Marine Wildlife Encyclopedia
Green Sea Turtle Chelonia mydas
Elegantly marked and very effectively streamlined, the green turtle is the most common turtle in subtropical and tropical waters, where it is often seen in eelgrass beds and on coral reefs. Its color varies from green to dark brown, but its scales and shell plates (scutes) are lighter where they meet, giving it a distinctive, checkered pattern.
Like all marine turtles, it has front flippers that are long and broad and beat up and down like wings. They provide the power for swimming, while the much shorter rear flippers act as stabilizers. Young green turtles are carnivorous, eating mollusks and other small animals, but the adults feed mainly on eelgrass and algae—a diet that keeps them close to the coast.
Green turtles breed on isolated beaches, and they are remarkably faithful to their nesting sites. To reach them, some make journeys of more than 600 miles (1,000 km), navigating their way to remote islands that may be just a few miles across.
They mate in the shallows, and the females then crawl ashore after dark to dig their nests and lay eggs. Green turtles lay up to 200 eggs, burying them about 30 in (75 cm) beneath the sand. The eggs take about 6–8 weeks to hatch. All the young emerge simultaneously and scuttle for the safety of the waves. The green turtle has been hunted for centuries, mainly for food, and its numbers have declined significantly. Conservation measures include protection of the turtles’ nest sites, so that the young have a better chance of reaching the sea.
A Green Turtle's Early Life
After hatching while buried in the sand, the young green turtles use their front flippers to dig toward the surface. They then make a dash for the sea, trying to avoid becoming a meal for waiting predators, including birds, crabs, snakes, and ants. Very little is known about their early life, as young green turtles are rarely observed in the wild, but it is certain that they face many predators in the sea. Their growth rate is known to average more than 11 lb (5 kg) per year.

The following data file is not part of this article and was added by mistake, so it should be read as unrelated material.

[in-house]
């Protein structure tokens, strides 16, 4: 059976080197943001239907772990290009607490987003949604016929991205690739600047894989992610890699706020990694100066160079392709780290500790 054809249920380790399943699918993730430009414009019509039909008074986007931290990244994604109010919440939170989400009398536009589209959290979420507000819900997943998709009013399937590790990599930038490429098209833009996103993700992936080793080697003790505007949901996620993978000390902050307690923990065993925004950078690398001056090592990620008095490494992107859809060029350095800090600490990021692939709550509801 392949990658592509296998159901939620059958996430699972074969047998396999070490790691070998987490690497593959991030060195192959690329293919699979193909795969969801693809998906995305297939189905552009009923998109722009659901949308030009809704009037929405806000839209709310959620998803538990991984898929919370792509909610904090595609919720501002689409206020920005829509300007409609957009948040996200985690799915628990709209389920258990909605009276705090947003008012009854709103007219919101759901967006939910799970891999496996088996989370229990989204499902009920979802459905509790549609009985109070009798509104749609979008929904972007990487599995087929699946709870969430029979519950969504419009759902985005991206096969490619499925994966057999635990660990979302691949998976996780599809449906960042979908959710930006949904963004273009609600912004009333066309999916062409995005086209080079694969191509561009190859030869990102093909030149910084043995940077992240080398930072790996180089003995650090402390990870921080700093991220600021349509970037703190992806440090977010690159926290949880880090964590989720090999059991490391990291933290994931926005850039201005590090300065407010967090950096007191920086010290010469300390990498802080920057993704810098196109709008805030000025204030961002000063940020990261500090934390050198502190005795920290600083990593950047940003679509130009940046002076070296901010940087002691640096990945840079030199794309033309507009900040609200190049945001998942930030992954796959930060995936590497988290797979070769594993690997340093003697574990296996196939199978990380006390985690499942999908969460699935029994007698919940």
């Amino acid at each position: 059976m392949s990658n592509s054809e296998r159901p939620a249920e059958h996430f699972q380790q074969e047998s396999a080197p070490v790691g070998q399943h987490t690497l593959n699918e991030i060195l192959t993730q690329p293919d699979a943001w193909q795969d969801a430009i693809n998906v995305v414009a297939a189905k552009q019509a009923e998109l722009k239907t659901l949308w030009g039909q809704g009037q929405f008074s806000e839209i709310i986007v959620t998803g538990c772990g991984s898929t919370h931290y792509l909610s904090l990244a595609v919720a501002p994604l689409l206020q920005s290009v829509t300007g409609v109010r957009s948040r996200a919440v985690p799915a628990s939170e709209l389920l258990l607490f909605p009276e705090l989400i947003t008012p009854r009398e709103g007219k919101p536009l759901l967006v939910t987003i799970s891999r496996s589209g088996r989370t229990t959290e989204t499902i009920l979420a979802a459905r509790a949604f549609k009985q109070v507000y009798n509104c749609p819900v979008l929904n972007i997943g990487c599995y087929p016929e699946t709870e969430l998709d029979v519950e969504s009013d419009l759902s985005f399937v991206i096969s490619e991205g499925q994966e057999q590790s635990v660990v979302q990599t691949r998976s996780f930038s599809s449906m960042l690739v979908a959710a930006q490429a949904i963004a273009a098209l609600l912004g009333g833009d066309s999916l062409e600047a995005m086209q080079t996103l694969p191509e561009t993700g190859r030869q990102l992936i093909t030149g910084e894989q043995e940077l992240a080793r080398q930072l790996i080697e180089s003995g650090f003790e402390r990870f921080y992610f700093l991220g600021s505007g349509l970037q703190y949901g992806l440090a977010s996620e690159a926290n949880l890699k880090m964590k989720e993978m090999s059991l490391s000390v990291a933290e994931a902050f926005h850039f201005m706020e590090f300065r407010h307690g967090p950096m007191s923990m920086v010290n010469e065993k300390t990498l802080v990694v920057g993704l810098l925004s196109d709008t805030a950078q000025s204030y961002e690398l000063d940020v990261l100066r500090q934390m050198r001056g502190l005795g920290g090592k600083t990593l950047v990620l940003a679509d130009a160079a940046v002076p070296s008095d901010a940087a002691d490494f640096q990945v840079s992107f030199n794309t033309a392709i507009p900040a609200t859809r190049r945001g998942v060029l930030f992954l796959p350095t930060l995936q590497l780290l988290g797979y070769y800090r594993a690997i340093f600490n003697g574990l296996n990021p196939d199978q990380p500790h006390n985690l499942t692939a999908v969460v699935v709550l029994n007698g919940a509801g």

Threats to Green Turtles
Breeding populations of green sea turtles in Florida and on the Pacific coast of Mexico are endangered with extinction, while all other populations are threatened. Globally, green turtles have declined by at least 37 percent and possibly over 70 percent during the last 140 years.
The principal cause of global decline has been the direct poaching of eggs and the capture of nesting females and turtles foraging in coastal waters for human consumption. Fishing gear, particularly traps, trawls and gillnets, also poses a threat to green sea turtles.
What Oceana Does to Protect Green Turtles
Oceana's campaign to save sea turtles is dedicated to the protection and restoration of sea turtle populations in the world's oceans. The campaign works to reduce sea turtle bycatch in fisheries, protect sea turtle habitat and develop legislation to protect sea turtles.